Currently, all those entering Greece must present a negative PCR test for the coronavirus, within 72 hours of their flight, before entry is allowed. In addition to the PCR test, visitors from the UK must also now take a rapid test upon arrival to Greece. Employing nearly one in five Greeks, tourism is one of the most important sectors of the country’s economy. Greece welcomes around 4 million visitors from the UK each year. The Mediterranean country hopes that opening up a tourist corridor with the UK for the summer will bring a much-needed boost to Greece’s economy, which has suffered a great deal due to travel restrictions and strict anti-virus measures. Greek tourism took a giant plunge in the third quarter of 2020 due to the Covid-19 pandemic, according to the Hellenic Statistical Authority (ELSTAT).

In total, in the first nine months of last year, the accommodation sector had revenues of only 1.89 billion euros, when last year in the corresponding period revenues were 6.15 billion euros — representing a staggering loss of 4.26 billion euros. When discussing the outlook for Greece’s tourism sector in the summer of 2021, Greek PM Kyriakos Mitsotakis stated to Reuters: “I am a realist, but I am also cautiously optimistic that we will do much better than last year.” The potential deal with the UK may well add to Mitsotakis’ optimism for a successful tourist season this year. The country has already struck a deal with Israel, which will allow vaccinated travelers from the Mediterranean country to enter Greece without coronavirus restrictions.

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Saved this for last because I would like some comments. Did anyone ever state vit. D was a cure for Covid? We sure did not. This epidemiologist appears to take studies on giving people already in hospital large doses of vit. D, to claim it’s useless. This is exactly how HCQ was discredited. But do chime in.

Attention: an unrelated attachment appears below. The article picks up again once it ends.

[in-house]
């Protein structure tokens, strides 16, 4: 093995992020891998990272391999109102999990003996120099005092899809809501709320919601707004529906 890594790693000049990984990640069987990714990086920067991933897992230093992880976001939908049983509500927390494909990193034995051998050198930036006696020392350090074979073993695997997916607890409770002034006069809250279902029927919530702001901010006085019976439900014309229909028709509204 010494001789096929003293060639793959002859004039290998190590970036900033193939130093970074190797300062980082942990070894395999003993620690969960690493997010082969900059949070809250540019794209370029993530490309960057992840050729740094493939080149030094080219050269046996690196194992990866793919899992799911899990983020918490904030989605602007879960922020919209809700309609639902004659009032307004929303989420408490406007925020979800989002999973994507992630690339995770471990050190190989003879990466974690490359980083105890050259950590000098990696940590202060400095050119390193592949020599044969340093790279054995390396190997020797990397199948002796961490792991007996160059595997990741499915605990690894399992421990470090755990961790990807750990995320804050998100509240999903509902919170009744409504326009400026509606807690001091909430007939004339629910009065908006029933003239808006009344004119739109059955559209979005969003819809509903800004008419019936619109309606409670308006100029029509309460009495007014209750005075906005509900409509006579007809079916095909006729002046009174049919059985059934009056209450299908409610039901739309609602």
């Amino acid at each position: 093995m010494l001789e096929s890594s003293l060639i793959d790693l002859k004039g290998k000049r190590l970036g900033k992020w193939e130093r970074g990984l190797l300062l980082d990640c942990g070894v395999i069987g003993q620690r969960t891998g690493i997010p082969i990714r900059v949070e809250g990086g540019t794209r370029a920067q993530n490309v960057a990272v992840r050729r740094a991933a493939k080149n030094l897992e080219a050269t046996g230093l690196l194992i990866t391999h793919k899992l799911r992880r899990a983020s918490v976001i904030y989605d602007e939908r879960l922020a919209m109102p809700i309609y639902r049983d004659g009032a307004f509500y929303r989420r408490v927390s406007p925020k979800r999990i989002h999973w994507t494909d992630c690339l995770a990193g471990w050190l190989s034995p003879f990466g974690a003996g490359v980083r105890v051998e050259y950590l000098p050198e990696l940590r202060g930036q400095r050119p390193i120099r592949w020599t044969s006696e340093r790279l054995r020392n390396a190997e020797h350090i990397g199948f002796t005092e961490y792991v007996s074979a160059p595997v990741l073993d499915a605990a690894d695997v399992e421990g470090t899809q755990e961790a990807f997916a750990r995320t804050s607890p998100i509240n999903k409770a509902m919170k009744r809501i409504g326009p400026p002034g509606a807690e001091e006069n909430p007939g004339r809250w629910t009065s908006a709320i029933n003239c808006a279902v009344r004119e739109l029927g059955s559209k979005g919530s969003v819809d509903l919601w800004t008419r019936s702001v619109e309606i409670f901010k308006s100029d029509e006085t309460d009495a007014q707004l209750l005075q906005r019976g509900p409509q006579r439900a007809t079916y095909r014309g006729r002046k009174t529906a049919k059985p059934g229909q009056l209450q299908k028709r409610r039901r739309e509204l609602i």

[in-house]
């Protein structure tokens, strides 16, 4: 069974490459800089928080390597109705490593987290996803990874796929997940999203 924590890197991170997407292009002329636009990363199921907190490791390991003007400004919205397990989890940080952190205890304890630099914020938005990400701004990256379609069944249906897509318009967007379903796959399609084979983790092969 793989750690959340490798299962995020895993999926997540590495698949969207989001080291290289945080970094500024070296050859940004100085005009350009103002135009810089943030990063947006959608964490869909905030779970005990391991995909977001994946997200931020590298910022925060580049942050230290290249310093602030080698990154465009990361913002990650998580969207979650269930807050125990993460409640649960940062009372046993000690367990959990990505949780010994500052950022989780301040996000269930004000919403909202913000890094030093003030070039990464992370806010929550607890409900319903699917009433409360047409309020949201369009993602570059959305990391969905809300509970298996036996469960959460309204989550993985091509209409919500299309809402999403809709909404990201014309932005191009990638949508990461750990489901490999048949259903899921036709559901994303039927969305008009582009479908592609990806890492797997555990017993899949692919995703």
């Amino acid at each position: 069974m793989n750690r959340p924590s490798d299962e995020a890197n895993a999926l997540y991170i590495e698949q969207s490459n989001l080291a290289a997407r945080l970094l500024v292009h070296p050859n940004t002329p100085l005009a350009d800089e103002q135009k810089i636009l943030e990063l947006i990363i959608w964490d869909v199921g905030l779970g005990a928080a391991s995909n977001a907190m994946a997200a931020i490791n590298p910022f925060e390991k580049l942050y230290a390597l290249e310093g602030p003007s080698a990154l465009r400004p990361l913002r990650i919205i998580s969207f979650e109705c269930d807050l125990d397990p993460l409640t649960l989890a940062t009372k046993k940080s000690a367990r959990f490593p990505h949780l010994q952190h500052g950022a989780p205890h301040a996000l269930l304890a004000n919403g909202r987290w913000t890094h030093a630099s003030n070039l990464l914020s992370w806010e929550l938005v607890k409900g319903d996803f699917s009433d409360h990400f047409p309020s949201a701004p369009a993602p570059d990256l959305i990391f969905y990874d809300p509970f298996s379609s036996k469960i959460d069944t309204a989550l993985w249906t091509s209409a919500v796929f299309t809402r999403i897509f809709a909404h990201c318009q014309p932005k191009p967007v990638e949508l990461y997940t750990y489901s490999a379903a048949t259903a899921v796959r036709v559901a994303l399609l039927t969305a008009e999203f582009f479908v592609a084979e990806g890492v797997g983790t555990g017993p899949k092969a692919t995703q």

Why Vitamin D Probably Still Can’t Cure Covid-19 (Gideon)

There are many scientific questions that have come up during the pandemic. We’ve investigated the efficacy of hydroxychloroquine, looked into school closures, and even checked to see whether spectacles could protect you from getting Covid-19 (the jury is still out on that one). But perhaps the most consistent question that has been asked, over and over again, is whether vitamin D supplements can treat coronavirus effectively. The allure is understandable — vitamin D is cheap, relatively safe, and there’s some evidence that it can help with the common cold, which is often caused by coronaviruses similar to SARS-CoV-2. If it worked, it could make an enormous difference in the lives of people with Covid-19 and at a very low cost.

Sadly, this has inspired endless shoddy studies that have meant that the question of whether vitamin D works for Covid-19 wasn’t answered very well (or at all) the last time I wrote about it in October 2020. This makes the recent headlines all the more understandable. A study was put up on SSRN — a preprint server run by The Lancet — a few weeks ago that purported to show a 60% decrease in mortality for people with Covid-19 who were given calcifediol (a metabolite of vitamin D) compared to a control group given treatment as usual. With such impressive-sounding results, the study soon went viral on Twitter and has been reported in news outlets around the world. If supplements really could prevent 60% of Covid-19 deaths, it would be a research finding that could literally change the course of the pandemic.

Unfortunately, as with most of the previous research, the evidence is much shakier than you might expect given the glowing headlines. Even more than a year into all of this, we still don’t really know if vitamin D does anything for Covid-19 at all.

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Mar 072019

Wassily Kandinsky Succession 1935



While we’re on the issue of the Green New Deal, here’s an article by Dr. D. with an intro by Dr. D., one he sent me in the mail that contained the actual article, and that I think shouldn’t go to waste. I hope he agrees.

Waste being the key term here, because he arrives at the same conclusion I’ve often remarked upon: that our societies and economies exist to maximize waste production. Make them more efficient and they collapse.

Ergo: no Green New Deal is any use if you don’t radically change the economic models. Let’s see AOC et al address that, and then we can talk. It’s not as if a shift towards wind and solar will decrease the economic need for waste production (though it may change the waste composition), and thus efficiency is merely a double-edged sword at the very best.